OPINION: The refusal of both Damien O'Connor and PM Jacinda Ardern to release some of the correspondence they received about Groundswell begs a question or two.
Agriculture Minister Damien O’Connor told Rural News there’s no evidence of a surge in potatoes or frozen potato chips imports from the EU.
“This isn’t something we’re seeing,” he says.
New Zealand potato growers want the Government to impose short term limits on imports.
Potatoes NZ, the umbrella body for the $1b industry, is warning that a dump of EU potatoes and frozen chips into NZ would cause prices to plummet and could decimate the industry.
But the Government is indicating that it’s not keen to hinder trade agreements between NZ and the EU.
“While the Government would always support the use of New Zealand grown potatoes, these are commercial decisions for importers and businesses using fries,” says O’Connor.
“We’re a trading nation and we benefit greatly from our trade with other countries. Products flow between countries under normal commercial arrangements.”
National’s new agriculture spokesman David Bennett shares the concerns of potato growers and wants the Government to intervene.
“If New Zealand’s markets were flooded with these ‘cheap as chips’ potatoes it would be devastating to the industry and could see a major disruption to growers’ decisions about what they plant for this year’s crops.
“We encourage the minster to listen to the industry and to seek dialogue with them so they can get solutions that meet their needs.”
NZ processed potatoes account for 55% of NZ potato industry value and 85% of all fries eaten in NZ are from locally grown potatoes.
However, the potato fries business has taken a major hit during the COVID-19 lockdown, both here and overseas.
Potatoes NZ chief executive Chris Claridge says this has led to the complete collapse of potato prices in major production centres, in particular the EU.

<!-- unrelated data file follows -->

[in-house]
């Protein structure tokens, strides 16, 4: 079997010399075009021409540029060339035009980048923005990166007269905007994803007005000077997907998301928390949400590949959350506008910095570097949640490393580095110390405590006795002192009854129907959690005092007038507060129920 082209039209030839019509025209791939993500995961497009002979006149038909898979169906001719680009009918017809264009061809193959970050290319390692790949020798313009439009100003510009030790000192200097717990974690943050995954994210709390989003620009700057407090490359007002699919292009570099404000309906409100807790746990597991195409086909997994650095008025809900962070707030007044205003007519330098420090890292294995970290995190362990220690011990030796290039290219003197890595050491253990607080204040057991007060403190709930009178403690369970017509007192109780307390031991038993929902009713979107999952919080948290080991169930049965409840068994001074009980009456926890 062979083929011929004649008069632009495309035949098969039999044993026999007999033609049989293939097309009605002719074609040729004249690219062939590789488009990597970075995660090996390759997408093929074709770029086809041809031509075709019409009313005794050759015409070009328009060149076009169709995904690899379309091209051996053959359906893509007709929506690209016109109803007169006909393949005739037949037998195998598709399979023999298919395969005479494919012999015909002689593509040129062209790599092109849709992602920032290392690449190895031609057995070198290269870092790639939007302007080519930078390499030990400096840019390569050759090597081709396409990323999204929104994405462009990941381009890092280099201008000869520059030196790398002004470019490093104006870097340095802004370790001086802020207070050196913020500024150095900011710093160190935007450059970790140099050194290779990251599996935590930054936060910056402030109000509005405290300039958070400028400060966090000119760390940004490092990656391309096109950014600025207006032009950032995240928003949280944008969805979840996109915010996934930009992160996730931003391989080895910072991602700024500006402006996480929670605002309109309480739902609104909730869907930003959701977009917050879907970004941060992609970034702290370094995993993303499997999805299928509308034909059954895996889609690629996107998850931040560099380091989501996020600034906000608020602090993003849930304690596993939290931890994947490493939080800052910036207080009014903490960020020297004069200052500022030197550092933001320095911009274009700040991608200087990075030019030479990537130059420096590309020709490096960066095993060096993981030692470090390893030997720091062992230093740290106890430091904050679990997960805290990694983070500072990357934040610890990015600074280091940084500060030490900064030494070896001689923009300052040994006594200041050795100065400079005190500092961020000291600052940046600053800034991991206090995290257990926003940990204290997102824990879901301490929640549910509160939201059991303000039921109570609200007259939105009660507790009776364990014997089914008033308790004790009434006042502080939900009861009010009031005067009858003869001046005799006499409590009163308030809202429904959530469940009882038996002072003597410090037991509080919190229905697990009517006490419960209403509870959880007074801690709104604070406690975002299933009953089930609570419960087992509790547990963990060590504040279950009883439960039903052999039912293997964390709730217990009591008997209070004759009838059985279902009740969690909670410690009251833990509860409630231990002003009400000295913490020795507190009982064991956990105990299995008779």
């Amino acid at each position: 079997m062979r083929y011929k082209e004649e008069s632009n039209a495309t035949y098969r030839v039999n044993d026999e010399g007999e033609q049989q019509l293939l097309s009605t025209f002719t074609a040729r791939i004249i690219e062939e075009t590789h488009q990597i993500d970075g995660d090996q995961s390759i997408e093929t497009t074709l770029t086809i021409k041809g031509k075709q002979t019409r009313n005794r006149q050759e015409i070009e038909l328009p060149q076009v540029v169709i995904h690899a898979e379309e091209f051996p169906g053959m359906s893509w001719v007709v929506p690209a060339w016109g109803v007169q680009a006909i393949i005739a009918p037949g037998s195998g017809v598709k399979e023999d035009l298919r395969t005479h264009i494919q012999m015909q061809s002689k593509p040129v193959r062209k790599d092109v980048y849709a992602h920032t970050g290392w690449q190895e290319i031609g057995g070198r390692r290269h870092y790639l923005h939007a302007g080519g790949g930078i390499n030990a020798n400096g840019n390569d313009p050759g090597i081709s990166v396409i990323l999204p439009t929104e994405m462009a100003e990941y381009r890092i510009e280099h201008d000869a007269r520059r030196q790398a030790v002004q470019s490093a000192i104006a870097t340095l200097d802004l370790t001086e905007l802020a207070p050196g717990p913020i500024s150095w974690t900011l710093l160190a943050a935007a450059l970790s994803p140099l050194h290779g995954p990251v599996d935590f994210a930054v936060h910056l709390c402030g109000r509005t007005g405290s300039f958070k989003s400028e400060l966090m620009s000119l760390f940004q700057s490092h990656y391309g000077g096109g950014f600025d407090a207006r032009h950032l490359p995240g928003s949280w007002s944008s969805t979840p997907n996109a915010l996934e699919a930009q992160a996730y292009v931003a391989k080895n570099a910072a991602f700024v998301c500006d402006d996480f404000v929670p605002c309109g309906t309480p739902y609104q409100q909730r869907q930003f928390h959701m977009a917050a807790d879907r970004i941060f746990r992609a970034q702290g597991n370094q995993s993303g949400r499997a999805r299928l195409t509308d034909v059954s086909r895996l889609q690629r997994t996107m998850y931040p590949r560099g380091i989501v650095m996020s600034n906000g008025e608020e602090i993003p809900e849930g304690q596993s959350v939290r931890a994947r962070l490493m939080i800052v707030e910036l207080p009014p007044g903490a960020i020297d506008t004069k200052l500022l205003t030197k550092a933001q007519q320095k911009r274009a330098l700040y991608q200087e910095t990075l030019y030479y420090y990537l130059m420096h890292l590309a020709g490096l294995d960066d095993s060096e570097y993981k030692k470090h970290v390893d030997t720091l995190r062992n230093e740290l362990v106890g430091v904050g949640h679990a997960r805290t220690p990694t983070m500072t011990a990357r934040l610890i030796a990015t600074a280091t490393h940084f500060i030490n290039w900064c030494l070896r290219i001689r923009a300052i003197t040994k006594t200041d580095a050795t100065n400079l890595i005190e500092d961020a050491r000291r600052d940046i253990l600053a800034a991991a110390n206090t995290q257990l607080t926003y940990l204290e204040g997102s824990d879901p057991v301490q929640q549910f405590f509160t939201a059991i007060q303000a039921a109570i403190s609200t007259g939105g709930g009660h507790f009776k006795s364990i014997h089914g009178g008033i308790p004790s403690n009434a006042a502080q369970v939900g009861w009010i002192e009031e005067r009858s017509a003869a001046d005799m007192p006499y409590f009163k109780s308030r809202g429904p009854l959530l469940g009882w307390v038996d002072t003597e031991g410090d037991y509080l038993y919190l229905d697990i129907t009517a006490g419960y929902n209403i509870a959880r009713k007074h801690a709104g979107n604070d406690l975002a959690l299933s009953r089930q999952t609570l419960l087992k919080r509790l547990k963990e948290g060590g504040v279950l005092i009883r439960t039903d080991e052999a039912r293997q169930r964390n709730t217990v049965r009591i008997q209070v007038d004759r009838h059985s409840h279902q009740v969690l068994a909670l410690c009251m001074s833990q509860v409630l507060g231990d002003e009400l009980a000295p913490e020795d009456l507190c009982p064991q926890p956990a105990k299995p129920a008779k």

“This will shortly lead to extraordinary price reductions in frozen potato chips from the EU,” he says.
The EU currently has approximately 2.6 million tonnes of surplus frozen fries that could soon end up in NZ and other countries.
“If urgent steps are not put in place to prevent it, New Zealand is likely to be swamped by imports of frozen potato chips at those extraordinary prices.
“That, together with the existing impact of the current pandemic, will in turn cause the New Zealand potato-growing and potato-processing industries to suffer severe and prolonged damage.
“This may lead to potato growers planting alternate crops and in turn lead to a shortage of New Zealand grown potatoes, which given New Zealand’s reliance on potatoes as a source of food, will represent a serious risk to food security.”
Meanwhile, New Zealand producers of frozen potato chips have built significant stock levels and are already having to deal with an oversupply of raw potatoes.
Claridge says, as a result, contracts with farmers for future potato production will be for reduced volumes, at lower prices.
He says the Government must help ensure local demand is first and foremost met through the supply of locally produced potato chips.
“Achieving that outcome will require some level of government intervention to dampen imports for a limited period of time.”